CHARLESTON—Nurses garbed in colorful scrubs welcomed expressions of gratitude and special events to honor their profession during International Nurses Week.
They ate lots of goodies, had their hands blessed and listened to speakers. In between the events, and for the other 358 days of the year, nurses go quietly about their ministry, taking care of others.
Jennifer Vieau, a clinical nurse specialist who serves in the operating room at St. Francis Hospital in Charleston, said people choose that profession because they feel called to help. They don’t expect to be recognized, but nurses said it’s nice to know when they’ve made an impact.
Vieau, who also served in Afghanistan in the U.S. Army and was honorably discharged as a captain, recalls one elderly lady in particular that she took care of at a military hospital in Texas. Frail and weak, the patient developed complications and was moved to the ICU. She was anxious and scared as the stretcher rolled down brightly lit hallways.
“Of everything I did, what she remembers most was my holding her hand and wiping her head with a cool cloth,” Vieau said. “She always called me her angel.”
Florence Nightingale was called a “ministering angel” too. She was also fortified with steely resolve and fought to reform the health care system of the 1850s and established nursing as a respected profession.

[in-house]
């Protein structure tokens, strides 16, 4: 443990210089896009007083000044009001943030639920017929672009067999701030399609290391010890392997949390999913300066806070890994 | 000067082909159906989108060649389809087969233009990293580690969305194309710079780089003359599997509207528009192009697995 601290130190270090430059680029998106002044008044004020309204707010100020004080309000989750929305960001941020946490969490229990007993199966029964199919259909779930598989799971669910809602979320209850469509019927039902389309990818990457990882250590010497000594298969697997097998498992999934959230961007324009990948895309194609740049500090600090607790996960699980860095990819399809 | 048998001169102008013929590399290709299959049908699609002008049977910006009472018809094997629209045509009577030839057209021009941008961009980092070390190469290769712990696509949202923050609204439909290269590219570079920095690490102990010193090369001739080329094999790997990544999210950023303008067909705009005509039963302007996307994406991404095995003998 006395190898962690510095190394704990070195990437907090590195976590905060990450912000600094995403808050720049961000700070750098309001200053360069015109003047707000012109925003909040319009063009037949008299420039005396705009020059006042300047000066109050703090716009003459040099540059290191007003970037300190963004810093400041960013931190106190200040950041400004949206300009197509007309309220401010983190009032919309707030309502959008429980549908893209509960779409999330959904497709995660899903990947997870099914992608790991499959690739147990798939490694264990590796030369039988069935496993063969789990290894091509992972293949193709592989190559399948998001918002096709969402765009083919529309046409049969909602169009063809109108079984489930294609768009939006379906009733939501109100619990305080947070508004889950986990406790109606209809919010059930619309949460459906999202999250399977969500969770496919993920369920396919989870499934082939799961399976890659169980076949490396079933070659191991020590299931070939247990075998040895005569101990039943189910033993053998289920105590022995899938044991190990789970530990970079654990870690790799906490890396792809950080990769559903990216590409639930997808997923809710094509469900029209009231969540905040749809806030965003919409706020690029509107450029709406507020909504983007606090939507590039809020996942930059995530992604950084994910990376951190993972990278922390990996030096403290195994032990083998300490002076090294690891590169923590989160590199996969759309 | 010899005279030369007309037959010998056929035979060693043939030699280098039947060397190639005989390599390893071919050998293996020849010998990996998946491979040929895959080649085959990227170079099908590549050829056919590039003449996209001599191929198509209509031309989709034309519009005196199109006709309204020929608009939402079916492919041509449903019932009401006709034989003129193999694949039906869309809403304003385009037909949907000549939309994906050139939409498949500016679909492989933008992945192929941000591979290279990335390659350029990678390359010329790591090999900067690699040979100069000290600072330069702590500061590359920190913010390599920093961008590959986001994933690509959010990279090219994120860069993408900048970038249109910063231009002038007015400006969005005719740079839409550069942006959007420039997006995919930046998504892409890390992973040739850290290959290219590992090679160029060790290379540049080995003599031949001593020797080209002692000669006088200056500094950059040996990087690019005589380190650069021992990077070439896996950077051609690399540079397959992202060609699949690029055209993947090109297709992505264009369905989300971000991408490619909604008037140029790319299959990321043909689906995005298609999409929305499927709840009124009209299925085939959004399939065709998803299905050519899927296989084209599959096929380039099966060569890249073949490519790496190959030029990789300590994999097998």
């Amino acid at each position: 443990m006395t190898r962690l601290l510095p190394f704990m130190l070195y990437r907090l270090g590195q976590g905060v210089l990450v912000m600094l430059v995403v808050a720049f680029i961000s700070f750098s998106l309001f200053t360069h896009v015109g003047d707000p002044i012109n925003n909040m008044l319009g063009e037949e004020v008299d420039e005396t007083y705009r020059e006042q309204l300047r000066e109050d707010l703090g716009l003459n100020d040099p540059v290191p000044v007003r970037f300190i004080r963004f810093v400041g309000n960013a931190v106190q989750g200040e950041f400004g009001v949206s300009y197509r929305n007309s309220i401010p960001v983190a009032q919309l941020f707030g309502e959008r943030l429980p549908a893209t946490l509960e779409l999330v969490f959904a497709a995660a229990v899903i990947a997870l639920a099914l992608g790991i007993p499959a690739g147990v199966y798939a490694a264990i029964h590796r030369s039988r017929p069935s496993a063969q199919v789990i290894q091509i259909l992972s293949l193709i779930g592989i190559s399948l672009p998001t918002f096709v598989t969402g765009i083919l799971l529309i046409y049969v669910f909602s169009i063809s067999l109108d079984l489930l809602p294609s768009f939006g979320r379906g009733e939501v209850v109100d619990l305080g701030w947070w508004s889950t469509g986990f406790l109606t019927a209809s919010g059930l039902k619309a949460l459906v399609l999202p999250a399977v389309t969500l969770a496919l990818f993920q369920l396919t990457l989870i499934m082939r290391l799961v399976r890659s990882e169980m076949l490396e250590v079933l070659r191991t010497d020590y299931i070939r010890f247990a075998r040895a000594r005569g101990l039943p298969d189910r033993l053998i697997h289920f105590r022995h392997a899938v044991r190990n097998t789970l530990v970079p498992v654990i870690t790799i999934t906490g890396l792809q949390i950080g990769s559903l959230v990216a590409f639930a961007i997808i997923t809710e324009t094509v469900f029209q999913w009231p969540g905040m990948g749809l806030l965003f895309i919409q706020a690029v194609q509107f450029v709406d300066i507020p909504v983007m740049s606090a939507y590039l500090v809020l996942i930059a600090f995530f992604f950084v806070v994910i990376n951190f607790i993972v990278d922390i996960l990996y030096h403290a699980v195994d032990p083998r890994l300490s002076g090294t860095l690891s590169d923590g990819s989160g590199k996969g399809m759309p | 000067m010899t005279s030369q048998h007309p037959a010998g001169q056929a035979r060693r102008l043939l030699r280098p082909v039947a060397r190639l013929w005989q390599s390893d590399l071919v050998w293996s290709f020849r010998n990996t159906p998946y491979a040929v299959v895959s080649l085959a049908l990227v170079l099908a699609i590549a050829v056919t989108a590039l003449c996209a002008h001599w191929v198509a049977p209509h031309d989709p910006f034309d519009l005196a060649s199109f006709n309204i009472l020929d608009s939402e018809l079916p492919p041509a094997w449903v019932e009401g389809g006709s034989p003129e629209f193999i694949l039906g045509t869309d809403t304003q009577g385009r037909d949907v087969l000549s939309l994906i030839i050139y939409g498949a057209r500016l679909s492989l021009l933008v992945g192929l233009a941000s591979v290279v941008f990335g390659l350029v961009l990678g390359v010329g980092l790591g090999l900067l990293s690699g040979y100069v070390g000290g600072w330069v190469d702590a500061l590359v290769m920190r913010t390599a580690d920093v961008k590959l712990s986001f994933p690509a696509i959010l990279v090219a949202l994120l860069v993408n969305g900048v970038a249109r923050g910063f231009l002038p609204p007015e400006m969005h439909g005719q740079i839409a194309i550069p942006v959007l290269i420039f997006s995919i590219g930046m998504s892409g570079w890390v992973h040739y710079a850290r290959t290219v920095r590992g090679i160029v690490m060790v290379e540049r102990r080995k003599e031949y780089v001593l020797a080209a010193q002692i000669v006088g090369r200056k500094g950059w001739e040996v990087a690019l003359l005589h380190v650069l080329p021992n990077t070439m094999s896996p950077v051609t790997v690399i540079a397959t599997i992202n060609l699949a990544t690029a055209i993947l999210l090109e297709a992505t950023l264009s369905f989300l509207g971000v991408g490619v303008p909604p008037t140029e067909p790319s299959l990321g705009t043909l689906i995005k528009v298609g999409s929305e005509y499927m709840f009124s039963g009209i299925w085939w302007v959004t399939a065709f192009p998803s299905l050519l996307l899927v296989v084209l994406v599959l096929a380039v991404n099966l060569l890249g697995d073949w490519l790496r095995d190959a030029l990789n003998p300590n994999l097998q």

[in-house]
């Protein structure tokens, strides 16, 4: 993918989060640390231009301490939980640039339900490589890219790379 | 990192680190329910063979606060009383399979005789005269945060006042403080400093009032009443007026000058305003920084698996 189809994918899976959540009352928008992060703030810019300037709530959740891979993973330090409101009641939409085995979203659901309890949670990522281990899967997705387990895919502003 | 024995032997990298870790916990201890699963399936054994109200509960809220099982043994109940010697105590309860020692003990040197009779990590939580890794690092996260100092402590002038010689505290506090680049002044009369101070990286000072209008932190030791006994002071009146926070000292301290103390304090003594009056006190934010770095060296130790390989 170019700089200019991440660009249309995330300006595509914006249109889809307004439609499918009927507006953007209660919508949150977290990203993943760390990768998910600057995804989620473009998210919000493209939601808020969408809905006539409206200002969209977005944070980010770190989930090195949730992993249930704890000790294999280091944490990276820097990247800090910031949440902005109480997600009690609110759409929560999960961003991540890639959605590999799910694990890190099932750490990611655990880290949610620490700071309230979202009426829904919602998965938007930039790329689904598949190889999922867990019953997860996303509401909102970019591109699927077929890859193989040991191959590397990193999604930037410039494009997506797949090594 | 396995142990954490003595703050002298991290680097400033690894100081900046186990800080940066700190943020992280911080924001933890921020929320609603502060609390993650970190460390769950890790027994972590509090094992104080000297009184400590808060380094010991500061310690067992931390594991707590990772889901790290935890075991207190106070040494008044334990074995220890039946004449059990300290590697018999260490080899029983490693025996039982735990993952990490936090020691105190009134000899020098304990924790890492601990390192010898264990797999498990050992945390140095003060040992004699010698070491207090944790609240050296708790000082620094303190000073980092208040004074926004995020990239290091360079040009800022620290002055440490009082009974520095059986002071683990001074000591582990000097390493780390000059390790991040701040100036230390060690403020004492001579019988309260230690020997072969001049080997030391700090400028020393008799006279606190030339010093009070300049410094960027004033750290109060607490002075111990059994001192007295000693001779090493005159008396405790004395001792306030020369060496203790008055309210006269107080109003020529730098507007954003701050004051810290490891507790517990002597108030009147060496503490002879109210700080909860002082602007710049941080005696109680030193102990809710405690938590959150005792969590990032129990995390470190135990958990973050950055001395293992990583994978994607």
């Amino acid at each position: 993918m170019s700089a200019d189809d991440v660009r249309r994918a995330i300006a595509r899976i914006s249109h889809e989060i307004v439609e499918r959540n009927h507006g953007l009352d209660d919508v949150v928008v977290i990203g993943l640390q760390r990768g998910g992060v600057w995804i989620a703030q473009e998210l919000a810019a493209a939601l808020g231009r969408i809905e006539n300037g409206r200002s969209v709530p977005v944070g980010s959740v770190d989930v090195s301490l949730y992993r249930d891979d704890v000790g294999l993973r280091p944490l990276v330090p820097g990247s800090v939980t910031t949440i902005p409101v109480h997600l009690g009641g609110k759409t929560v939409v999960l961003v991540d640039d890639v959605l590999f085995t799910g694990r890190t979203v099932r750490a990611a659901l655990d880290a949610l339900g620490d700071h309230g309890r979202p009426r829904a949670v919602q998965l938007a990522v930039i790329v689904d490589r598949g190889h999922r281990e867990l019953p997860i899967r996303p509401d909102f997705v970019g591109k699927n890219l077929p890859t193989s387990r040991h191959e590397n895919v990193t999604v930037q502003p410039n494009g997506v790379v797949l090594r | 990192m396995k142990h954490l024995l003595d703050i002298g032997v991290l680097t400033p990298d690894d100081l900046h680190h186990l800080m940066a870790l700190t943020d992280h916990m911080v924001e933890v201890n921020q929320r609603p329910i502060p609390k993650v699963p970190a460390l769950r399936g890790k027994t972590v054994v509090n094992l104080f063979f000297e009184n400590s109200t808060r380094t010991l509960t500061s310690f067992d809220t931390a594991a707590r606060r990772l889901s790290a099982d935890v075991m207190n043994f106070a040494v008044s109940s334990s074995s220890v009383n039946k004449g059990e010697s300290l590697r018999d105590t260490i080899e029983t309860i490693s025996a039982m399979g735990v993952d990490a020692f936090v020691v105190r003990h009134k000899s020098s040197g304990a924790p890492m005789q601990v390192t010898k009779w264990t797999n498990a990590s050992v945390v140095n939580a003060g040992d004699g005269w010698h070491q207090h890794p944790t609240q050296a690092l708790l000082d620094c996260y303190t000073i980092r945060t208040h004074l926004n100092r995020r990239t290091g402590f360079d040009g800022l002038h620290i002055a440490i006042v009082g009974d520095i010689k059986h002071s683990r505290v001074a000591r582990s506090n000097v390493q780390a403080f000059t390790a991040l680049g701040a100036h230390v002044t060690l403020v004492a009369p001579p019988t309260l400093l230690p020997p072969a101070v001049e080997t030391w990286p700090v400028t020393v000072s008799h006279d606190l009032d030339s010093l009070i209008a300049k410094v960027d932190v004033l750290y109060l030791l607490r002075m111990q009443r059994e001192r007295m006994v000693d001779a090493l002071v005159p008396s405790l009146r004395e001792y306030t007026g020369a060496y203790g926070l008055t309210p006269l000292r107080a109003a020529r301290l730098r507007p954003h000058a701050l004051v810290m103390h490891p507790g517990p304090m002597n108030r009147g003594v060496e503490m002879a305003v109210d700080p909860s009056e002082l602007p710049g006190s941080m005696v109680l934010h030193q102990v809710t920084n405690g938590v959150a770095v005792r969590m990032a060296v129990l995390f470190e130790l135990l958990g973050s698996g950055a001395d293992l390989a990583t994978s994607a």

The celebration of nurses’ week ended May 12, on Nightingale’s birthday. Although she never wanted recognition for herself, she demanded respect for her nurses.
Yolonda Williamson is a patient care technician at St. Francis who is studying for her registered nurse license. She widened her eyes at the idea that people wouldn’t be grateful for the services nurses provide. “If
they aren’t, they should be. It’s a blessing at both ends,” she said.
Nurses serve people in all walks of life. They work in schools and churches, care for the homebound, and serve in mission areas around the world, just to name a few.
It is listed as the fastest-growing occupation by the U.S. Bureau of Labor Statistics, which said the number of employed nurses is expected to reach 3.45 million in 2020, an increase of 26 percent. Despite the increased need, there is a persistent shortage of nurses.
“If people come into nursing for the money or recognition, they’re in it for the wrong reason,” Vieau said.
The modern-day Nightingales will tell you it can be a difficult ministry. The hours can be long, the patients difficult. But in the end, every nurse has a story to tell, and it is those nuggets that make it all worthwhile.